Johnson highlighted the success of Beidler Elementary, a school that was set to close in 2011 but remained open after parent protests and eventually was transformed into a sustainable community school.
Along with 19 other schools, Beidler received $500,000 to invest in community resources.
Beidler Principal Ursula Hoskins said the money paid for an extra school counselor, tutoring for all students before and after school, expanded instruction for art such as painting and dance, and six weeks of summer programming.
“Beidler Elementary School is an example of what’s possible in the city of Chicago and that we need to invest in what’s possible in the community and school, and set an example of that,” Johnson said.
A jarring sight
On the other end of spectrum sits Genevieve Melody Elementary School in West Garfield Park, shuttered as part of the mass closures 10 years ago. It opened in 1965 with the amenities of a modern elementary school: a lunchroom, a gymnasium, a library and a state-of-the-art playground equipped with swings and climbing equipment.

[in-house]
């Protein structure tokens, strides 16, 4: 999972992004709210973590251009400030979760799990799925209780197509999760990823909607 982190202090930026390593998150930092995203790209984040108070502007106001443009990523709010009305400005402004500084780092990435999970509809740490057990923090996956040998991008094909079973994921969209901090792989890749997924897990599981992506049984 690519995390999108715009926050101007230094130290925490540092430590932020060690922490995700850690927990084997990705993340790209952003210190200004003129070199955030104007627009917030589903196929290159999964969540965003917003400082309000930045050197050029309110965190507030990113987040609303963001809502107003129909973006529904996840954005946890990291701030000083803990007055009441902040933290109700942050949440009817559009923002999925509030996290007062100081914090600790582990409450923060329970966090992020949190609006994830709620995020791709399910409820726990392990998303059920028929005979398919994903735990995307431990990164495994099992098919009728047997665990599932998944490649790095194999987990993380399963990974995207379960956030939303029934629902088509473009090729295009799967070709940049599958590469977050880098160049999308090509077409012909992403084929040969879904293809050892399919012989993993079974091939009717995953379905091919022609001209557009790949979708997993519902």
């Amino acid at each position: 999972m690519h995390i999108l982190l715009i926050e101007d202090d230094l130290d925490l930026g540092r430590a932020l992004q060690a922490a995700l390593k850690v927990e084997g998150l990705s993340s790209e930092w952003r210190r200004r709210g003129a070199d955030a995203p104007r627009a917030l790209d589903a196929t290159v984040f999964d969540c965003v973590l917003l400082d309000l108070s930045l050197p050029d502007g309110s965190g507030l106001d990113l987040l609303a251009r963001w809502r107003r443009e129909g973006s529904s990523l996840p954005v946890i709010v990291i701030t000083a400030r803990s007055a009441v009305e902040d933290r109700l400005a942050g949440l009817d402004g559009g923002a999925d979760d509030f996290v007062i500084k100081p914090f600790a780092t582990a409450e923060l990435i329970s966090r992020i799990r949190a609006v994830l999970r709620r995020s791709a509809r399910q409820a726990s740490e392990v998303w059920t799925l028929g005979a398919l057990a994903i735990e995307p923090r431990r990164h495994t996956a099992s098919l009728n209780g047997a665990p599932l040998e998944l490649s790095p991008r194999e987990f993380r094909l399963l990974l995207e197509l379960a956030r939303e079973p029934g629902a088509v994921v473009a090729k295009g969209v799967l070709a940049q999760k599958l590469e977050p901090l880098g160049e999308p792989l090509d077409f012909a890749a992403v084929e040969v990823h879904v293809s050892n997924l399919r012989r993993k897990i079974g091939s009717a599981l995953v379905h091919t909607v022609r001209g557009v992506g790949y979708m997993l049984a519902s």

The three-story building is now gutted, its windows smashed, with scavengers having ripped the piping and wiring out of the ceilings and walls.
The sight is jarring for Gail Pullen, who graduated from the school along with her son and owns a greystone home across the street.
Her mother, Leola, worked there as a teacher’s aide after their family bought their West Garfield Park home in 1962. She said they were the third Black family on the block.